rustc 1.29.2 (17a9dc751 2018-10-05)
binary: rustc
commit-hash: 17a9dc7513b9fea883dc9505f09f97c63d1d601b
commit-date: 2018-10-05
host: x86_64-unknown-linux-gnu
release: 1.29.2
LLVM version: 7.0
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shepmaster commented Oct 21, 2018

Thanks for the follow-up @sinkuu! I'm going to take the initiative to close this — if anyone thinks this is incorrect, let me know.

@shepmaster shepmaster closed this Oct 21, 2018

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alubbe commented Oct 22, 2018

Maybe I'm misunderstanding the results posted by @sinkuu, but when I run these test with rustc 1.29.2 on my mac I still get a >2x performance gap.

// with target-cpu=native
time 1.rs   0.277s
time 2.rs   0.612s
// without any flags
time 1.rs   0.559s
time 2.rs   1.874s
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sinkuu commented Oct 22, 2018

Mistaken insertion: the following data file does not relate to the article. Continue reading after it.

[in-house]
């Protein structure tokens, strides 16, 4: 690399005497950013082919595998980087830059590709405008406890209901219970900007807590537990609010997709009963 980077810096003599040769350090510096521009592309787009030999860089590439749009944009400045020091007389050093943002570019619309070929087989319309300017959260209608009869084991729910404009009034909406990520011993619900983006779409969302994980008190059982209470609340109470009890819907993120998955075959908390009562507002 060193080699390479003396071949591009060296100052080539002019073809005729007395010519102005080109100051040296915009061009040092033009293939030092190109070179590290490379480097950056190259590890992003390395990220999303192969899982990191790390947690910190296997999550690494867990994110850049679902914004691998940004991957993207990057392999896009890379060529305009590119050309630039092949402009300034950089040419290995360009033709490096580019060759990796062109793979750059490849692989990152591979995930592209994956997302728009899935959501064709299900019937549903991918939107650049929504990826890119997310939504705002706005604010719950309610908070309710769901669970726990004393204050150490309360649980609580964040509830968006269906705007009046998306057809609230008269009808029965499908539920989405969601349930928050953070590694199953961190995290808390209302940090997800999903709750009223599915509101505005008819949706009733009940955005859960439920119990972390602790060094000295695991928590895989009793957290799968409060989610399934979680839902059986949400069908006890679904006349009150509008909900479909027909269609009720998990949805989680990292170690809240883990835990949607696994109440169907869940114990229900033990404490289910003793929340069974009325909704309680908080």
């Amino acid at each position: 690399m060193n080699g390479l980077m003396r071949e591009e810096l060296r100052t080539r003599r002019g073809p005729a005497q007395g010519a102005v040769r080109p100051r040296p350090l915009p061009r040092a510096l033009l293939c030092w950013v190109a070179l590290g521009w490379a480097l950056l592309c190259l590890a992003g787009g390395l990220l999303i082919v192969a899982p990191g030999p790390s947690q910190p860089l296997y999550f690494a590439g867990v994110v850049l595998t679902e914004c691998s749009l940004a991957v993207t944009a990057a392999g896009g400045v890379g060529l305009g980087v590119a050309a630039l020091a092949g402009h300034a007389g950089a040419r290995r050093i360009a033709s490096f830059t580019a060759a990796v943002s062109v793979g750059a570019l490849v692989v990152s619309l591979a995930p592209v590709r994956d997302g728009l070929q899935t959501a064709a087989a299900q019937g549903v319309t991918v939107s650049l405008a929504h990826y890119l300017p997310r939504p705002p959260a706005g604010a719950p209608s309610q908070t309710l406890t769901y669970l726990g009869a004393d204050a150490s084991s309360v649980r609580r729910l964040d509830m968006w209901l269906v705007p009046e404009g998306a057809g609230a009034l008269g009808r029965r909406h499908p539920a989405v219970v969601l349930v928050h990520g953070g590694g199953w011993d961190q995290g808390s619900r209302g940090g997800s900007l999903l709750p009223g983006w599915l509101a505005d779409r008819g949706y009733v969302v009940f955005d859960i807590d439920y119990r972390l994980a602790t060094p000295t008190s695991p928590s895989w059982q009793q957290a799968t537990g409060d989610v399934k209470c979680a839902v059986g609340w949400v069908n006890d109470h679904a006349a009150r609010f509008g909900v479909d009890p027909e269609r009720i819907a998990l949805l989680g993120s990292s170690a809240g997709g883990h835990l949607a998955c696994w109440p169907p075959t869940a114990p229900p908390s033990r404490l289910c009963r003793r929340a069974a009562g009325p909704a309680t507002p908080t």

Are you using the same 1.rs 2.rs as #33038 (comment) ?
1.rs uses i32 (the default numeric type which is inferred for 0) for counting, and 2.rs uses usize. That's why I put both fold(0i32, ..) and fold(0usize, ..) in the comparison.

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alubbe commented Oct 23, 2018

yes, you're right - thanks for pointing that out!
I can confirm that these are equivalent:

    println!("{}", (0..1u32<<30).fold(0, |paths, i| if i.count_ones() == 15 {paths + 1} else {paths}));
    println!("{}", (0..1u32<<30).filter(|&i| i.count_ones() == 15).fold(0, |count, _| count + 1));

and these are equivalent:

    println!("{}", (0..1u32<<30).filter(|&i| i.count_ones() == 15).fold(0u64, |count, _| count + 1));
    println!("{}", (0..1u32<<30).filter(|&i| i.count_ones() == 15).count());

So in short, the slowdown is caused by .count() using 64 bit integers. Which is strange, because the length of the vector is known be less than 2^32 - is there any way to optimize Vec or count() to use something smaller than usize?